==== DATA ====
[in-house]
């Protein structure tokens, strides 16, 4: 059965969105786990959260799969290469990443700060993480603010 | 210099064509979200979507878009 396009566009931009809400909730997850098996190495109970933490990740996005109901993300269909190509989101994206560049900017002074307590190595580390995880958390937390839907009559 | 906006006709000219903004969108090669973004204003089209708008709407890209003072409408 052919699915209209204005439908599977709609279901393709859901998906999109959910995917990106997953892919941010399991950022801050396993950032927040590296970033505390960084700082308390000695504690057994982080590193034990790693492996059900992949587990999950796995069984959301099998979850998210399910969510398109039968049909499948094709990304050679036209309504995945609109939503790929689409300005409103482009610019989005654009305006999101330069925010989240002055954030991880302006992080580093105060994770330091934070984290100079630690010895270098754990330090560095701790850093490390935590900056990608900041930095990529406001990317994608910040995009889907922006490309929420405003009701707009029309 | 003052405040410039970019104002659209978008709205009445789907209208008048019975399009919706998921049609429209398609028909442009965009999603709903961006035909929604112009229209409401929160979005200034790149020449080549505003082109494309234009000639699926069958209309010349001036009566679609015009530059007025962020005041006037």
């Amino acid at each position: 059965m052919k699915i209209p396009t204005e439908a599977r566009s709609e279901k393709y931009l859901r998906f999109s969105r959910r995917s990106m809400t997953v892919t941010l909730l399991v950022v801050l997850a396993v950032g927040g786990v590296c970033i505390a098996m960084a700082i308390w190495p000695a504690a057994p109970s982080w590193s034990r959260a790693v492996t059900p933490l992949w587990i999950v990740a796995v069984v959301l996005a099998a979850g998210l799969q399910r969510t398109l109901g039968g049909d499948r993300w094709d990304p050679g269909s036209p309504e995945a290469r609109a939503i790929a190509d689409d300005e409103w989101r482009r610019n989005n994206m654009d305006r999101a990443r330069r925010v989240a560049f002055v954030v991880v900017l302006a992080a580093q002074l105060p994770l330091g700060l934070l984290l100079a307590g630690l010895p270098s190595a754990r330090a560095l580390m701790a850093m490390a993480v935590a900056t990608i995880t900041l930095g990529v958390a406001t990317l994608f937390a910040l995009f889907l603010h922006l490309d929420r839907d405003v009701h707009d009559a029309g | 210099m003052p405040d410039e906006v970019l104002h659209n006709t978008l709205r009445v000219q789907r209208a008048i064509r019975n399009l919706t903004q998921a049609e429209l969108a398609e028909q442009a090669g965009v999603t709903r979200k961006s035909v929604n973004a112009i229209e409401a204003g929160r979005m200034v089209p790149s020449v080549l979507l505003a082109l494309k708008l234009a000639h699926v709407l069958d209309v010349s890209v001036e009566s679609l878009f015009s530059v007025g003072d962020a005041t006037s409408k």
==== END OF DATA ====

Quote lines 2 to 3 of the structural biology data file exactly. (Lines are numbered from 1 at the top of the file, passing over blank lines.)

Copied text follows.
């Protein structure tokens, strides 16, 4: 059965969105786990959260799969290469990443700060993480603010 | 210099064509979200979507878009 396009566009931009809400909730997850098996190495109970933490990740996005109901993300269909190509989101994206560049900017002074307590190595580390995880958390937390839907009559 | 906006006709000219903004969108090669973004204003089209708008709407890209003072409408 052919699915209209204005439908599977709609279901393709859901998906999109959910995917990106997953892919941010399991950022801050396993950032927040590296970033505390960084700082308390000695504690057994982080590193034990790693492996059900992949587990999950796995069984959301099998979850998210399910969510398109039968049909499948094709990304050679036209309504995945609109939503790929689409300005409103482009610019989005654009305006999101330069925010989240002055954030991880302006992080580093105060994770330091934070984290100079630690010895270098754990330090560095701790850093490390935590900056990608900041930095990529406001990317994608910040995009889907922006490309929420405003009701707009029309 | 003052405040410039970019104002659209978008709205009445789907209208008048019975399009919706998921049609429209398609028909442009965009999603709903961006035909929604112009229209409401929160979005200034790149020449080549505003082109494309234009000639699926069958209309010349001036009566679609015009530059007025962020005041006037």
């Amino acid at each position: 059965m052919k699915i209209p396009t204005e439908a599977r566009s709609e279901k393709y931009l859901r998906f999109s969105r959910r995917s990106m809400t997953v892919t941010l909730l399991v950022v801050l997850a396993v950032g927040g786990v590296c970033i505390a098996m960084a700082i308390w190495p000695a504690a057994p109970s982080w590193s034990r959260a790693v492996t059900p933490l992949w587990i999950v990740a796995v069984v959301l996005a099998a979850g998210l799969q399910r969510t398109l109901g039968g049909d499948r993300w094709d990304p050679g269909s036209p309504e995945a290469r609109a939503i790929a190509d689409d300005e409103w989101r482009r610019n989005n994206m654009d305006r999101a990443r330069r925010v989240a560049f002055v954030v991880v900017l302006a992080a580093q002074l105060p994770l330091g700060l934070l984290l100079a307590g630690l010895p270098s190595a754990r330090a560095l580390m701790a850093m490390a993480v935590a900056t990608i995880t900041l930095g990529v958390a406001t990317l994608f937390a910040l995009f889907l603010h922006l490309d929420r839907d405003v009701h707009d009559a029309g | 210099m003052p405040d410039e906006v970019l104002h659209n006709t978008l709205r009445v000219q789907r209208a008048i064509r019975n399009l919706t903004q998921a049609e429209l969108a398609e028909q442009a090669g965009v999603t709903r979200k961006s035909v929604n973004a112009i229209e409401a204003g929160r979005m200034v089209p790149s020449v080549l979507l505003a082109l494309k708008l234009a000639h699926v709407l069958d209309v010349s890209v001036e009566s679609l878009f015009s530059v007025g003072d962020a005041t006037s409408k």